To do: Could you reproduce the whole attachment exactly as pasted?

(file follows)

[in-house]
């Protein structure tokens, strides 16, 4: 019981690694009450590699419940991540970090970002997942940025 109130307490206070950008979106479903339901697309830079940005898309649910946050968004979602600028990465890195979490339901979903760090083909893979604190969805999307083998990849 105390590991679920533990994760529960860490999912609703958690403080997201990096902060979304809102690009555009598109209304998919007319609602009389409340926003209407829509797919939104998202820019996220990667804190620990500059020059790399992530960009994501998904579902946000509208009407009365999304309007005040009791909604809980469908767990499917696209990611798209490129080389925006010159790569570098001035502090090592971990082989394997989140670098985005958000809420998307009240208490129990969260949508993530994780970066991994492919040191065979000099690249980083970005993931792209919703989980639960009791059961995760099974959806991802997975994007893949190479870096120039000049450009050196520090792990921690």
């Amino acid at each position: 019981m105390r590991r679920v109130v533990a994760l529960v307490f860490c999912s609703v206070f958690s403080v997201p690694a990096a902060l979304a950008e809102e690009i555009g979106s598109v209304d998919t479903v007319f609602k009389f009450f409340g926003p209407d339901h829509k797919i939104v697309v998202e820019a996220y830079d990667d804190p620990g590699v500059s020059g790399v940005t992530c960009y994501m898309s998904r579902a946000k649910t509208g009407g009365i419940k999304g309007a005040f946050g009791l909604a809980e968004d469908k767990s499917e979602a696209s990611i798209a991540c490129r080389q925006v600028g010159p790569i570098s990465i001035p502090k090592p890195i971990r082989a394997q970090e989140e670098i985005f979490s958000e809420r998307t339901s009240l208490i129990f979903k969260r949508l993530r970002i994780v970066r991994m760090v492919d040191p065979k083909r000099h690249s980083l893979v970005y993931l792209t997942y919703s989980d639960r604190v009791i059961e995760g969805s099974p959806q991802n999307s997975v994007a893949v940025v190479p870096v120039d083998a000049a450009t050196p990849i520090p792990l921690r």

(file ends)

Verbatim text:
[in-house]
């Protein structure tokens, strides 16, 4: 019981690694009450590699419940991540970090970002997942940025 109130307490206070950008979106479903339901697309830079940005898309649910946050968004979602600028990465890195979490339901979903760090083909893979604190969805999307083998990849 105390590991679920533990994760529960860490999912609703958690403080997201990096902060979304809102690009555009598109209304998919007319609602009389409340926003209407829509797919939104998202820019996220990667804190620990500059020059790399992530960009994501998904579902946000509208009407009365999304309007005040009791909604809980469908767990499917696209990611798209490129080389925006010159790569570098001035502090090592971990082989394997989140670098985005958000809420998307009240208490129990969260949508993530994780970066991994492919040191065979000099690249980083970005993931792209919703989980639960009791059961995760099974959806991802997975994007893949190479870096120039000049450009050196520090792990921690």
């Amino acid at each position: 019981m105390r590991r679920v109130v533990a994760l529960v307490f860490c999912s609703v206070f958690s403080v997201p690694a990096a902060l979304a950008e809102e690009i555009g979106s598109v209304d998919t479903v007319f609602k009389f009450f409340g926003p209407d339901h829509k797919i939104v697309v998202e820019a996220y830079d990667d804190p620990g590699v500059s020059g790399v940005t992530c960009y994501m898309s998904r579902a946000k649910t509208g009407g009365i419940k999304g309007a005040f946050g009791l909604a809980e968004d469908k767990s499917e979602a696209s990611i798209a991540c490129r080389q925006v600028g010159p790569i570098s990465i001035p502090k090592p890195i971990r082989a394997q970090e989140e670098i985005f979490s958000e809420r998307t339901s009240l208490i129990f979903k969260r949508l993530r970002i994780v970066r991994m760090v492919d040191p065979k083909r000099h690249s980083l893979v970005y993931l792209t997942y919703s989980d639960r604190v009791i059961e995760g969805s099974p959806q991802n999307s997975v994007a893949v940025v190479p870096v120039d083998a000049a450009t050196p990849i520090p792990l921690r």